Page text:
For the LEAP-1B example, the weight you found is a dry weight that does not include the reverse system per the type certificate. Such weights are very hard to come by, even from the respective system manufacturer. However, statistical data can help.
According to NASA, the reverse system of a GE90 class engine can weigh upwards of 30% of the nacelle weight.
[Studies] conducted by General Electric Aircraft Engines
indicate that the thrust reverser system accounts for more than 30 percent of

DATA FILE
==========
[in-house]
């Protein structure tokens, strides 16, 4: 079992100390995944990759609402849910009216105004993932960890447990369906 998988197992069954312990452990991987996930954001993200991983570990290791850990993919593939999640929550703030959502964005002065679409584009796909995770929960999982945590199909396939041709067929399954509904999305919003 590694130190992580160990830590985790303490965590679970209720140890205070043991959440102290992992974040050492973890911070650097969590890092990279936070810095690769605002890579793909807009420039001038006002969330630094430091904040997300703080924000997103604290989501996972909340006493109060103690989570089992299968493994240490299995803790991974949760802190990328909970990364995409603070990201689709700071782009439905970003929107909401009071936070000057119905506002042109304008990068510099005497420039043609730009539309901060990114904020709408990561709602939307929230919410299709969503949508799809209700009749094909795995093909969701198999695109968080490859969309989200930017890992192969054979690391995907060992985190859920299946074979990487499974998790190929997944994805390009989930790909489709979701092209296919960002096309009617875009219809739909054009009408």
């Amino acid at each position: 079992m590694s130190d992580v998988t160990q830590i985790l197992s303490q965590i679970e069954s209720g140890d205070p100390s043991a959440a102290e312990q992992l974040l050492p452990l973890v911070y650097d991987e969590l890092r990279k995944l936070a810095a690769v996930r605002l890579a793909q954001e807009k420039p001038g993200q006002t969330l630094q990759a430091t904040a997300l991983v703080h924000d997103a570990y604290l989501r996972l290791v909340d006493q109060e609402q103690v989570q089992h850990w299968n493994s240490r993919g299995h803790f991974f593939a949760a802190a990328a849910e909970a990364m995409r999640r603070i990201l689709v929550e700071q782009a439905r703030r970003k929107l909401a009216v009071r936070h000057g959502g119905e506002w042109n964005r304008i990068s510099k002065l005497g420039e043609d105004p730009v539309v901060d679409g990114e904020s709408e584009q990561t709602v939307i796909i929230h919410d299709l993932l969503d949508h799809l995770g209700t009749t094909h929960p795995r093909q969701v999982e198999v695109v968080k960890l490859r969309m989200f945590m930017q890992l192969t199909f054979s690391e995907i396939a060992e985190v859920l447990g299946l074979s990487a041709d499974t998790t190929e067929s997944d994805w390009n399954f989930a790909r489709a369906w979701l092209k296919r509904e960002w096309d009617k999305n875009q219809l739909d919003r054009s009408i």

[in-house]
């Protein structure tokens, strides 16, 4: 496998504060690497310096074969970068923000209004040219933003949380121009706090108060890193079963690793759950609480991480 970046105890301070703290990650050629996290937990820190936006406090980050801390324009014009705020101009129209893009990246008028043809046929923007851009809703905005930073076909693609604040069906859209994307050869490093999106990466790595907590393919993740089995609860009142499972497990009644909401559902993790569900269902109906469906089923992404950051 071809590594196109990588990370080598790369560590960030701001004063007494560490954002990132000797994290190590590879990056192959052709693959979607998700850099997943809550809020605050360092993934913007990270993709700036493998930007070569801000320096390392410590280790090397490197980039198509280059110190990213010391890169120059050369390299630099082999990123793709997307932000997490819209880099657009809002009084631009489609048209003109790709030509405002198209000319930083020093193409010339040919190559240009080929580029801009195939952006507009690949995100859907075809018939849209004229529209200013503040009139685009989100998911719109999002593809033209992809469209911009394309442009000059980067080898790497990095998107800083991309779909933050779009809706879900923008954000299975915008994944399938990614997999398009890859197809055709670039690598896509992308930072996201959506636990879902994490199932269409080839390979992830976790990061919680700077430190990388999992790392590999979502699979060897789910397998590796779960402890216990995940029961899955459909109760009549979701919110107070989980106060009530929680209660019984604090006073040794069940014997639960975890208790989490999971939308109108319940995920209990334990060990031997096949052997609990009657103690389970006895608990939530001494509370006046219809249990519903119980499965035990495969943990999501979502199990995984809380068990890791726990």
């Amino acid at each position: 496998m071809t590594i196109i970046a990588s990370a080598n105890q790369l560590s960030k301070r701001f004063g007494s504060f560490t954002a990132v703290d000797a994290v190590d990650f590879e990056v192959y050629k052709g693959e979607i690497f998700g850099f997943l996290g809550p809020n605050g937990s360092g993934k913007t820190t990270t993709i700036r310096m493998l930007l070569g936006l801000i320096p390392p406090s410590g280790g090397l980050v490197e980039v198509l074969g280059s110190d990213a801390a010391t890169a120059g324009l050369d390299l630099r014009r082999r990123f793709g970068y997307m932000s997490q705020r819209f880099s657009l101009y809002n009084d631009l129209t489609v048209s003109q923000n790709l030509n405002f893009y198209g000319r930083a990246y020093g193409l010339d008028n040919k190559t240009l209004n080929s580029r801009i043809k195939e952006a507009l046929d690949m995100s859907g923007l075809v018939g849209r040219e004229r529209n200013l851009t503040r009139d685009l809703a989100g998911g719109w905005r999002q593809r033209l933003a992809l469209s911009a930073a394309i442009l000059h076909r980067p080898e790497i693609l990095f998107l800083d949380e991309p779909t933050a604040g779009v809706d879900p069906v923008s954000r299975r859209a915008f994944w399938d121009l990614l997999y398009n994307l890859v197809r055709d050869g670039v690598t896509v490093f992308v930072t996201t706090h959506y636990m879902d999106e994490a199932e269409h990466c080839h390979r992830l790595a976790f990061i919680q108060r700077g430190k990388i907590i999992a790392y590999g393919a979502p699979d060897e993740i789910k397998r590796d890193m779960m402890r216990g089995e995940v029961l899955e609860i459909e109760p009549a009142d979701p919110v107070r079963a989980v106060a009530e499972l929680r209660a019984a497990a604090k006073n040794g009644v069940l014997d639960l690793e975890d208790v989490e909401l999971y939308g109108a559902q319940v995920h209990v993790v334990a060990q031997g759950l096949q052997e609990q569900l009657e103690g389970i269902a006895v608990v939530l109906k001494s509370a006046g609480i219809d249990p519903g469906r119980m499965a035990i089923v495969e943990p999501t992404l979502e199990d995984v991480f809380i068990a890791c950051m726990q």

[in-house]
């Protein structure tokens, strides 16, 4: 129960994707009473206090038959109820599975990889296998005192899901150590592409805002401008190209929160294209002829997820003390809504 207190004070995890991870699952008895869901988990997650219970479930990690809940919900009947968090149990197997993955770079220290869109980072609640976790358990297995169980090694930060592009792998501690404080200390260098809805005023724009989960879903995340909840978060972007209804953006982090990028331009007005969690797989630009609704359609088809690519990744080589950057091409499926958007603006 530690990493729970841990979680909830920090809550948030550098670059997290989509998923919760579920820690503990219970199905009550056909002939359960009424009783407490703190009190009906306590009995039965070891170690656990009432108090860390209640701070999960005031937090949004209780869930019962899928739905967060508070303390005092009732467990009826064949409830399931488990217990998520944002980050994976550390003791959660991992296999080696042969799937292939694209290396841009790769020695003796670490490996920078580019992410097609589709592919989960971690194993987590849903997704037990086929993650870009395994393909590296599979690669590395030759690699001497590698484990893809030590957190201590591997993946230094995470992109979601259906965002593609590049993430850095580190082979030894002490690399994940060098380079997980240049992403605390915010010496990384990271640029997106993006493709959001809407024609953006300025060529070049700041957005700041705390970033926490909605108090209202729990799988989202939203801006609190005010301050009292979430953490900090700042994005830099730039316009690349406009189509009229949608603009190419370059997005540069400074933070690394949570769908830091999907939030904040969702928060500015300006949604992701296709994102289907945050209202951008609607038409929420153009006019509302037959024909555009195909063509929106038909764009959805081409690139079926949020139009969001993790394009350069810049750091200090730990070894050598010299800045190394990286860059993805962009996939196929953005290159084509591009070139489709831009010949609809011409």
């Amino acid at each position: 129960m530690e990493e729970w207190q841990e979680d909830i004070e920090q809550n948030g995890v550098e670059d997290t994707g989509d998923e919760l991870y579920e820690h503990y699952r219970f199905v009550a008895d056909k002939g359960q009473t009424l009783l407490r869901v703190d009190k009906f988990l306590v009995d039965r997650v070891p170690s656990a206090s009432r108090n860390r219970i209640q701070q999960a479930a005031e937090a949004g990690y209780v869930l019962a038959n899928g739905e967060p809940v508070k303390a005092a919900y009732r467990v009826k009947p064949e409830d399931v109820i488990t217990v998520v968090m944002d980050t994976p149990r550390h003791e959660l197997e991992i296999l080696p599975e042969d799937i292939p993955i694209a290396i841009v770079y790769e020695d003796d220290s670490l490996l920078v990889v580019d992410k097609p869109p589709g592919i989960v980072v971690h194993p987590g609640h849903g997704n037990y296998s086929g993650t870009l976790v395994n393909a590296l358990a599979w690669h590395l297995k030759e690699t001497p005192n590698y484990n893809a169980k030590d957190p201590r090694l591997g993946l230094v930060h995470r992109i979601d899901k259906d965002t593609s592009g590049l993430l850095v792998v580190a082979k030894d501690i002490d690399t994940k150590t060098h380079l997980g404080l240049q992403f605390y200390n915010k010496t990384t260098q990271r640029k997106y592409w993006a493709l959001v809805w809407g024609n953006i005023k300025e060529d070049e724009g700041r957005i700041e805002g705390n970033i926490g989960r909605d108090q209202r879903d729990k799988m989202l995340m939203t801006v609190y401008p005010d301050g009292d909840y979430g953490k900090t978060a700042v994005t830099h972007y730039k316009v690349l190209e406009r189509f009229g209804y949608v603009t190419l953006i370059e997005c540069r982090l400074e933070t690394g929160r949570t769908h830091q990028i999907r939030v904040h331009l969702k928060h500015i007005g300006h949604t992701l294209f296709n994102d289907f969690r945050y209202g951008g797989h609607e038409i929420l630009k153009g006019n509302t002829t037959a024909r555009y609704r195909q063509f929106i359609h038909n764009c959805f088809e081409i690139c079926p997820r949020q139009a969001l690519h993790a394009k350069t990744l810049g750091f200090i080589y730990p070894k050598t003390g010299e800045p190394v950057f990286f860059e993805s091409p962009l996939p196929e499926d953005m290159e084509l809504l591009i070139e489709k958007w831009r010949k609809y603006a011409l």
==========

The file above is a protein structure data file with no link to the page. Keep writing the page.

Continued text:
the nacelle weight (not including engine) for an engine having a fan diameter in
excess of 100 inches. This could be as much as 1500 lb [680 kg] for a GE 90 class
As for the nacelle, an older NASA paper says the weight is in direct relation to its surface area constructed from simple cylinders.
[For the nacelle, the surface] area is used to correlate weight, and, rather than introduce
the complexity of the actual nonaxisymmetric shape of the nacelle, simple
cylinders are assumed, using the fan diameter, the turbine diameter, and the
lengths from the previous section.
[And] a unit weight of 17.1 t o 19.6 kg/m2 appears reasonable.
From the same paper, here are some examples for the weight of the reverse systems of different engines:
Since the CF6 days manufacturers were able to reduce the weight of the nacelle and its components due to the "extensive use of composite materials."